Over the years I've seen a lot of really bad Copier and MPS proposals and some very good ones. The very bad ones far outweigh the very good ones.
As much as we always try to get in front of the decision maker(s) there are many times when we just can't get the access to the DM and we have to submit a proposal to the gate keeper that will then forward the proposal for a decision.
What can make your proposal stand out from all of the others?
1. Make sure the proposal is perfect, no misspelled words, no wrong model numbers and no abbreviations. I'd like to point out that abbreviations can make you seem lazy because you didn't take the time to type out the entire words, and this can be seen as taking shortcuts, the last thing I want is the DM thinking is that I'm lazy or not putting the full effort in on something as simple as a proposal.
2. Call to action items which can include value points, list of features and benefits to the prospect.
3. A lockout solution/feature, if you did you an awesome assessment you'll probably have one or two solutions or features that will make you stand out. Make sure that you list what your solution or feature is going to do for them such as: "On our assessment we noticed that there are many prints being left on the copiers and printers that are never picked up, in addition these documents have personal information on them. Our device agnostic Print Secure software will eliminate those pages being left on the printers and copiers, and in additional all of the pages that are printed will have a banner on the document stating who printed that document."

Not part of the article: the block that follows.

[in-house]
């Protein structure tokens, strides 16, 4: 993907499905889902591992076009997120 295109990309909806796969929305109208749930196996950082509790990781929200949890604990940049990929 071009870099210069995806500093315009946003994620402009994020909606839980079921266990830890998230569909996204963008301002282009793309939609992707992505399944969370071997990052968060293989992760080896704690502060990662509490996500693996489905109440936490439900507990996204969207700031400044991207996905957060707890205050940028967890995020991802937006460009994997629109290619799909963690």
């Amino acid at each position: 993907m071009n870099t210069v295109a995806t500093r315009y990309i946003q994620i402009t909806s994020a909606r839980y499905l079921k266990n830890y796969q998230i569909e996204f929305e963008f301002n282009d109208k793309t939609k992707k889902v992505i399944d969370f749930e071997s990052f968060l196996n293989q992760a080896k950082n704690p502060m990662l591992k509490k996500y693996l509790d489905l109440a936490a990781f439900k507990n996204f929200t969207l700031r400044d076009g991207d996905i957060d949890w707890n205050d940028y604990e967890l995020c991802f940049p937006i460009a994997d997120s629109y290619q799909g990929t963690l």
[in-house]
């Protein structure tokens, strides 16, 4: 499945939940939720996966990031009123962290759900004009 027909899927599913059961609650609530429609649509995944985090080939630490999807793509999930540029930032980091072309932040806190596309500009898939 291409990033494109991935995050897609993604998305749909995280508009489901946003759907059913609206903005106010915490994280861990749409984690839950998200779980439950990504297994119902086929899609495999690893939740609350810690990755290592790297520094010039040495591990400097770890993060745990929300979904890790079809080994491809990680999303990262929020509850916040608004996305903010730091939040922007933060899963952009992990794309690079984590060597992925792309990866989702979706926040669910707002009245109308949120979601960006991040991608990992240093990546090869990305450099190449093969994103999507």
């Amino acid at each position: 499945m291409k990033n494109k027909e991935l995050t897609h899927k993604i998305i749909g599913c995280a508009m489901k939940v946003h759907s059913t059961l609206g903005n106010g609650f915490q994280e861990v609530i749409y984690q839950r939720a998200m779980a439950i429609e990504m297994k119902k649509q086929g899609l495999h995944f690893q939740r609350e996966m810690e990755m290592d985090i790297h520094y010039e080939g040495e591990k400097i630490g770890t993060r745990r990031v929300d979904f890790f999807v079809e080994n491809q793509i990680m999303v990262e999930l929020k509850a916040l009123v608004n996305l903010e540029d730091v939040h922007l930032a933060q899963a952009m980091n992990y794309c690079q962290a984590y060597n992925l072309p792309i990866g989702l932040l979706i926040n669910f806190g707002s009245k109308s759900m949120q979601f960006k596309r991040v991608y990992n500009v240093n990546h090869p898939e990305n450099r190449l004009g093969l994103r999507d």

4. If you have multiple systems to quote add a floor plan showing the existing systems and what systems will be moved, replaced or retired.
5.Out line the prospects existing costs and then present the expected replacements costs along with any savings. Only show annual costs rather than month. Saving $1,000 per year is better than showing savings of $84 per month!
6. If the customer is leasing, provide them with all of the leasing information, 24, 36, 48 and 60 month lease terms (unless the customer has specified that they only want you to quote a certain term)
7. Include a SOW (scope of work), what they can expect from you and what you expect of them (this is especially crucial when upgrading or buying out leases that are not in your portfolio).
8. Pictures can help tell a story, add a picture of the system or even pictures of the options. Many manufacturers are now offering configurators of their copiers. Use that configurator page in your proposal.
9. Cover letters are always a great way to show them that you and your company is professional in everything that you do.
10. With every proposal that I present, there is also an order doc, a maintenance agreement, and a lease. Each document is highlighted for signatures. In addition I will place sticky notes for "sign here". Each proposal is also bound. You can do this via GBC or use your bookletmaker that's attached to your MFP.
Remember that you are presenting you, your company and your manufacturer on a piece of media, make it easy to read (larger fonts), highlight key points of the proposal, make sure the prints are perfect (no shading, spots, or banding), present in a folder, binder whatever you feel comfortable with.
Bonus: Point out to your prospect that a proposal is just that, nothing more than numbers and pictures on a page. No t's & c's, no contracts. Ask your prospect, how can you make a decision about a product without reading the T's & C's?